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I am pretty sure it shouldn't, but want to make sure that I am doing this correctly in a proposal that I am working on.

Should job titles like "Project Manager" ever be capitalized, and if so when?

In particular I am concerned about capitalization in sentences like this where the title refers to a specific person, not the role in general.

"The Project Manager will evaluate the alternatives and offer a solution."

I'm a lot more certain that it should NOT be capitalized in sentences like this.

"A project manager is the person who manages the budget and deliverable for a project."

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"Should 'Project Manager' be capitalized?" Not if he's anything like mine. :-) –  Urbycoz Sep 30 '11 at 14:50

3 Answers 3

up vote 5 down vote accepted

Agreed on both counts regarding the examples in the OP. That is, job titles should be capitalized when they are taking the place of a single person (or otherwise acting as a name of an entity). However, there is no need to capitalize in other cases, and it would be strange if capitalized in the second example, unless it were in a company operations manual, for example.

A similar example is when you capitalize "dad" in the sentence:

I'm going fishing with Dad tomorrow.

However you don't capitalize it in the following version:

I'm going fishing with my dad tomorrow.

The former replaces a name, where the latter simply states the relationship of the person.

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Yes. And of course there are other contexts where a title like "Project Manager" would typically be capitalised, such as one's business card, CV, or LinkedIn profile. –  Jonik Aug 19 '10 at 22:40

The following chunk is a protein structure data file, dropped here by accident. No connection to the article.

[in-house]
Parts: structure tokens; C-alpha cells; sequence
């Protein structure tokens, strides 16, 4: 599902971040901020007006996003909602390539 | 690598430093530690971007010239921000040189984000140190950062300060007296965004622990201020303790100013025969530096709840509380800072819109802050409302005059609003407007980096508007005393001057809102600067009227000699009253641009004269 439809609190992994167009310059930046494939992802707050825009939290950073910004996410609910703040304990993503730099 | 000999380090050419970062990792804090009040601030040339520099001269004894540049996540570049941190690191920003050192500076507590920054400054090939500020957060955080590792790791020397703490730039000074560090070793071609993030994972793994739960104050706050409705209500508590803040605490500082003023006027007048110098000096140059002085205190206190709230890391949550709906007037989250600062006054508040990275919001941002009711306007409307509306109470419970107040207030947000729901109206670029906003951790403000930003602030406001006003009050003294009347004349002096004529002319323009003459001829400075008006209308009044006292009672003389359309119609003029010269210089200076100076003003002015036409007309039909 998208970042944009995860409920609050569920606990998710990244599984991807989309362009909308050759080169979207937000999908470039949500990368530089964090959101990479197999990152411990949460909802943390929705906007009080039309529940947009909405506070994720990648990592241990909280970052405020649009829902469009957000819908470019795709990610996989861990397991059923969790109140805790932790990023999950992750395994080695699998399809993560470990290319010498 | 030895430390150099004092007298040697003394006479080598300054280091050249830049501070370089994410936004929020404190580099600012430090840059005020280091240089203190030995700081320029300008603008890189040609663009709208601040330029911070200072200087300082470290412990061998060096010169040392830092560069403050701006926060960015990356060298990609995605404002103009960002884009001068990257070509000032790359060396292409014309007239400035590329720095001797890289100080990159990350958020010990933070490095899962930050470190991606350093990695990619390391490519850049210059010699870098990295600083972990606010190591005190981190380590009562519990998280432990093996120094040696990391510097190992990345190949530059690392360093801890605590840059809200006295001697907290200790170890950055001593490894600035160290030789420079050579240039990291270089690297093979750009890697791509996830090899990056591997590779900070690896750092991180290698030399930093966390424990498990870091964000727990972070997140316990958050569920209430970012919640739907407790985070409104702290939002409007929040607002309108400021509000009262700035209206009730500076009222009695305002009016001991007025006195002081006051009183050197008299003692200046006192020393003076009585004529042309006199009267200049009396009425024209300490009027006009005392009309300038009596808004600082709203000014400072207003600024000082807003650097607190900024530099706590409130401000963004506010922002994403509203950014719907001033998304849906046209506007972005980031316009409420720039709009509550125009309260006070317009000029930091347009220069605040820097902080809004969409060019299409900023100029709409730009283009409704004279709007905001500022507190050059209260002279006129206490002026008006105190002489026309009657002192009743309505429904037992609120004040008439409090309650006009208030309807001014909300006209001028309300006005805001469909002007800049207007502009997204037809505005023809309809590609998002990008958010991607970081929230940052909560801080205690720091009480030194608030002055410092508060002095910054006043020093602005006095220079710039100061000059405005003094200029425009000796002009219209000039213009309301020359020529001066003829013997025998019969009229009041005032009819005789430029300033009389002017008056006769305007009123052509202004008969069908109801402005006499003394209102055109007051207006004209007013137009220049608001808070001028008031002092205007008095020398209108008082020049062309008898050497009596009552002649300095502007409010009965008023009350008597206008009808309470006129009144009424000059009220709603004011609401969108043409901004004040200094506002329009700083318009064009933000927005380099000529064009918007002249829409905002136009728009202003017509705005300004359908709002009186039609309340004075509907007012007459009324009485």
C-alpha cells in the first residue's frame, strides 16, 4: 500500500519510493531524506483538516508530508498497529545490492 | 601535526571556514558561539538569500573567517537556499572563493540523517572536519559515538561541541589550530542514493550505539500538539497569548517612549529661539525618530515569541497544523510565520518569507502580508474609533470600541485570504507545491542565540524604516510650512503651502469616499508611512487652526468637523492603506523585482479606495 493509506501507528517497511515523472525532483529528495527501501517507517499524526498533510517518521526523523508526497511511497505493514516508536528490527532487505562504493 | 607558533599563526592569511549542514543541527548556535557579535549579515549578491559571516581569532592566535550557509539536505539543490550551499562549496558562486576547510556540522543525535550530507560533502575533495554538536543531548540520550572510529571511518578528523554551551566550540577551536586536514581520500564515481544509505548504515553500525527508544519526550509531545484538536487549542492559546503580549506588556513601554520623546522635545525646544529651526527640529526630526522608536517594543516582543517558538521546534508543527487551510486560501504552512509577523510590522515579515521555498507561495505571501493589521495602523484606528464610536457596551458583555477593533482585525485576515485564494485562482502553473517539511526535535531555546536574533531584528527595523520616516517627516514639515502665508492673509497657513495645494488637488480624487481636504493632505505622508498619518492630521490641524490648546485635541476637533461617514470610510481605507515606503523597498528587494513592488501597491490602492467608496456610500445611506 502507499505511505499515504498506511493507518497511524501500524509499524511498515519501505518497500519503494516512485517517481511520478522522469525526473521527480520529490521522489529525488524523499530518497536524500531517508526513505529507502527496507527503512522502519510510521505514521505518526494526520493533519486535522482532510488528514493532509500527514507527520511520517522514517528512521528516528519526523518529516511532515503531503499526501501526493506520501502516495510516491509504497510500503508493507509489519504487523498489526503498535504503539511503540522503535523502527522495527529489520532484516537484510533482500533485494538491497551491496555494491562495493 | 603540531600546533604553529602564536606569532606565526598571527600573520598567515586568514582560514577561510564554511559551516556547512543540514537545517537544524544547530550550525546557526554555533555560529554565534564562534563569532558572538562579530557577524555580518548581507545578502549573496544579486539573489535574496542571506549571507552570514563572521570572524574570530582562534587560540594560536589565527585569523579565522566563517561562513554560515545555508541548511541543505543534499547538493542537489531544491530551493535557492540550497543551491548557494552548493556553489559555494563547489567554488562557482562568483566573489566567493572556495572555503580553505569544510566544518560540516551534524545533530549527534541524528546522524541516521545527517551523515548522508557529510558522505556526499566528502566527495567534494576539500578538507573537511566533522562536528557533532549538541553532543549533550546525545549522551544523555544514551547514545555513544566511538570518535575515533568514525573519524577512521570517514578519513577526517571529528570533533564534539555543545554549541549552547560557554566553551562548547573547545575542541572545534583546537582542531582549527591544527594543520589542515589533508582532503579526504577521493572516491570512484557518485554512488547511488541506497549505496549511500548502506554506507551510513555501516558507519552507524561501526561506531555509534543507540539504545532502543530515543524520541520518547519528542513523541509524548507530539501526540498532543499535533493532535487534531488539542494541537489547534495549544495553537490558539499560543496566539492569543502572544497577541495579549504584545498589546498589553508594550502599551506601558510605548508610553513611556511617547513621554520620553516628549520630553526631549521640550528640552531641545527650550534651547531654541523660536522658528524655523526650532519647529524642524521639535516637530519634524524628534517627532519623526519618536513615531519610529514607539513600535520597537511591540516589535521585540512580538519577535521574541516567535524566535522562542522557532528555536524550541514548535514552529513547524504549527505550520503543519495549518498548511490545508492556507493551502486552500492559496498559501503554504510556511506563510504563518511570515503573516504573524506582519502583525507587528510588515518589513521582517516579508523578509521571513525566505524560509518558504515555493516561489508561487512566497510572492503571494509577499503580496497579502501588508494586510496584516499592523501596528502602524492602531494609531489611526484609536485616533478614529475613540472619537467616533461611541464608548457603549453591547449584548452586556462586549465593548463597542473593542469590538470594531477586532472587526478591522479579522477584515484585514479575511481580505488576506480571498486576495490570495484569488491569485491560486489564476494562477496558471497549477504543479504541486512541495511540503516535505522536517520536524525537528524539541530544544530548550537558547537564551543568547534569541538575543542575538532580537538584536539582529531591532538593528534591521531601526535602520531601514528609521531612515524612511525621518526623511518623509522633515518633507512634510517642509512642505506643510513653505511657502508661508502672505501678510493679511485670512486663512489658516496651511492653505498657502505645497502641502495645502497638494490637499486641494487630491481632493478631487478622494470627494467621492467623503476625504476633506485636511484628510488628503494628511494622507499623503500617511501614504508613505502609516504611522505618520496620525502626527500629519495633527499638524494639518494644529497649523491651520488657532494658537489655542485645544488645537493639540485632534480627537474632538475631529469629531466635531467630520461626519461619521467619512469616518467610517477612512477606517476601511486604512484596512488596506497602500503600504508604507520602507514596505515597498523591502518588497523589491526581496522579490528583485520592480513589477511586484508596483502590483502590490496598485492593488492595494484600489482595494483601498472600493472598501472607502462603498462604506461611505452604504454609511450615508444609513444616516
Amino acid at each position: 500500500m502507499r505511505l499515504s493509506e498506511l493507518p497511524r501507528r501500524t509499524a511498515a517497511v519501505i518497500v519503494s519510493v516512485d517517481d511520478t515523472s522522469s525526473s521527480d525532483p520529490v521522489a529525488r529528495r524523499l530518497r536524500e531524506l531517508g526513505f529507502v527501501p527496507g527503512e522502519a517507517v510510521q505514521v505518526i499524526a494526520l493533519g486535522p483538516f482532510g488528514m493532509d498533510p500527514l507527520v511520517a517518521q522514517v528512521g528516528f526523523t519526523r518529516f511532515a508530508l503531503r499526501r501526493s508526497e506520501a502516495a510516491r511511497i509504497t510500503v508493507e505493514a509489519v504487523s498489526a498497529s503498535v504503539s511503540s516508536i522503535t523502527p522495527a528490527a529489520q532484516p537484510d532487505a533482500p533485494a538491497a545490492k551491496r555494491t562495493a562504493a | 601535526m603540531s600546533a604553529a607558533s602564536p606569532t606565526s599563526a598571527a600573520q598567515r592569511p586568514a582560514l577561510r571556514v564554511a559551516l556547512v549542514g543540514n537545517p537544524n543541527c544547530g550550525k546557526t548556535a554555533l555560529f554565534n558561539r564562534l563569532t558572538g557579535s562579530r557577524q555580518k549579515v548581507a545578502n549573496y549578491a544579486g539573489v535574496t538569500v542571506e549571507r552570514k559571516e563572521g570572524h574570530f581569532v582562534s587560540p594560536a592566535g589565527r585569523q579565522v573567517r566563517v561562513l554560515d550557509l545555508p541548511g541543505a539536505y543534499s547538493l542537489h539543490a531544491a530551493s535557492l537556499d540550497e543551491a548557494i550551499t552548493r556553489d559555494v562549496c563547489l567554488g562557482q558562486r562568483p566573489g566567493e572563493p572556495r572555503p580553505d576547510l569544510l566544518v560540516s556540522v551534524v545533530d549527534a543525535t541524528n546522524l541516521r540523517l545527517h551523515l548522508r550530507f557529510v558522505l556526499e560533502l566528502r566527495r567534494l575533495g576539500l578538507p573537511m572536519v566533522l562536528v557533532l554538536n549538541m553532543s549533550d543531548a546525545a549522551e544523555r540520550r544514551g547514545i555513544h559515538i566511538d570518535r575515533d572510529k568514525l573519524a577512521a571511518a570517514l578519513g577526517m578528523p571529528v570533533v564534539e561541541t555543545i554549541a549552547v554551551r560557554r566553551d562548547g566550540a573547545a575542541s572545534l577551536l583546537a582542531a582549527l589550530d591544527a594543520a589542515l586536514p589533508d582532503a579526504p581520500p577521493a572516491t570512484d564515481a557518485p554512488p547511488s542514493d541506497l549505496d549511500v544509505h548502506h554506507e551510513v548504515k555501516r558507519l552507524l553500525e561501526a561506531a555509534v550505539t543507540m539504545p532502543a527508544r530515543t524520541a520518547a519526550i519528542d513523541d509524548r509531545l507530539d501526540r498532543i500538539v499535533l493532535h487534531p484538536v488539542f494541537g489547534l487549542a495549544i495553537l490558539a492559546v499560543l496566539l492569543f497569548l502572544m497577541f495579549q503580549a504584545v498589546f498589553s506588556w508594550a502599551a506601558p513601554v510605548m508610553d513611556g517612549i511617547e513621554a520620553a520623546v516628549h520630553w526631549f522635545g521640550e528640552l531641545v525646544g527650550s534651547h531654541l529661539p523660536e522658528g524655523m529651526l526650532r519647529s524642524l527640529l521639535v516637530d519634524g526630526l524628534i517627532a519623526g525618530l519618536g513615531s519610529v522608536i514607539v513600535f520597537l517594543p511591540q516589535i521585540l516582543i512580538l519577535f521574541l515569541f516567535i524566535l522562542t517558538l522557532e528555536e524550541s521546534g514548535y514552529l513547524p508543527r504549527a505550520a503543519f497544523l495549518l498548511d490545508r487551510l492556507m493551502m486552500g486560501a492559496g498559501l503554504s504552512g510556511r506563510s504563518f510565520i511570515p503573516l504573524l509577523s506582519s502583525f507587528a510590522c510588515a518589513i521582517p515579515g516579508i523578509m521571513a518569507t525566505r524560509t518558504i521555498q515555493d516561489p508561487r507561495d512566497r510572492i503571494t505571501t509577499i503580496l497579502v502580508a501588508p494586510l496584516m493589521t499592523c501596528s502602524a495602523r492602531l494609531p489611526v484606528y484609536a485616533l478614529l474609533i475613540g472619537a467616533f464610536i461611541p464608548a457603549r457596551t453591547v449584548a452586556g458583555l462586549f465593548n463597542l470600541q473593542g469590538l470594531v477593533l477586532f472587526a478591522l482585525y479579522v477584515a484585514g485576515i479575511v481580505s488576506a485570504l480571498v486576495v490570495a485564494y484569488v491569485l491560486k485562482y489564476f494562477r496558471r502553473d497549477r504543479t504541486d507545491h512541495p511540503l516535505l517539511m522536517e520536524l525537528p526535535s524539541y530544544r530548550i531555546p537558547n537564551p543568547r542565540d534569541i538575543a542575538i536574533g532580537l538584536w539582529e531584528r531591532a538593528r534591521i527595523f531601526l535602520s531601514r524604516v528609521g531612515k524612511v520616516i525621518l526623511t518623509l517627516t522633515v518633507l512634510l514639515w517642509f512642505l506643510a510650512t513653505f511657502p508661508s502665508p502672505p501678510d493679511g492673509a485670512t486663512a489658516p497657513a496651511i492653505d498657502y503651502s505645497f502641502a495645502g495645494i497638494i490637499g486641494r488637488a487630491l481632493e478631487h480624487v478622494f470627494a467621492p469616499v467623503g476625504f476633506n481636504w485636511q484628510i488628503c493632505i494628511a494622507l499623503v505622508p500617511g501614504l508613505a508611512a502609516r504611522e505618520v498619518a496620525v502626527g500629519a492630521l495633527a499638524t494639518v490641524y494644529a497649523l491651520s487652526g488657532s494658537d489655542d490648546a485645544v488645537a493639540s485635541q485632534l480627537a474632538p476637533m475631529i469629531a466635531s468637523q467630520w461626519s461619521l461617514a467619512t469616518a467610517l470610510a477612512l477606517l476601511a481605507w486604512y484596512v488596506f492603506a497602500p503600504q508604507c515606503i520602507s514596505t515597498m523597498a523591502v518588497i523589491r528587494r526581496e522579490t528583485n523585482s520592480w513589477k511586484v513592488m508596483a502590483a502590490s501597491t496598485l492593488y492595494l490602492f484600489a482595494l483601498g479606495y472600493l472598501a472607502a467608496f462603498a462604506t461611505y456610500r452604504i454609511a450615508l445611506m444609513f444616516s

I don't think this is right. You don't say "I'm going fishing with the Teacher tomorrow" or "The Teacher gave us a lot of homework." –  onomatomaniak Sep 30 '11 at 11:29
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@onomatomaniak: No, but you would probably punctuate it "I'm going fishing with Teacher tomorrow" (if you'd say that at all, of course!). This is what Lee said. –  Billy Sep 30 '11 at 12:08
    
@Billy The example that Lee says is correct has project manager capitalized in just the way I've capitalized teacher (The Project Manager will...). That's my objection. "Dad" is used more as a name than a title, as is "Teacher" in your example, assuming it's a little kid talking (which is the only context I can imagine that being said). –  onomatomaniak Sep 30 '11 at 12:55
    
What about: "I'm attending an interview with Project Manager tomorrow." VS "I'm attending an interview with my project manager tomorrow morning."? –  delete this account Mar 22 at 6:05

The Guardian style guide says:

jobs all lc, eg prime minister, US secretary of state, chief rabbi, editor of the Guardian.

titles cap up titles, but not job description, eg President Barack Obama (but the US president, Barack Obama, and Obama on subsequent mention); the Duke of Westminster (the duke at second mention); Pope Benedict XVI but the pope.

Project manager is a job not a title, so should be lowercase in both examples:

"The project manager will evaluate the alternatives and offer a solution."

"A project manager is the person who manages the budget and deliverable for a project."

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As Lee answered, when you replace a name with a pronoun, you capitalize it. However your first example is using it as an improper noun and it should simply read:

"The project manager..."

The only job titles I can think of to capitalize are honorifics that are included with names - like royalty. I would for instance capitalize:

Her Royal Highness, Queen Victoria and Professor Moriarty

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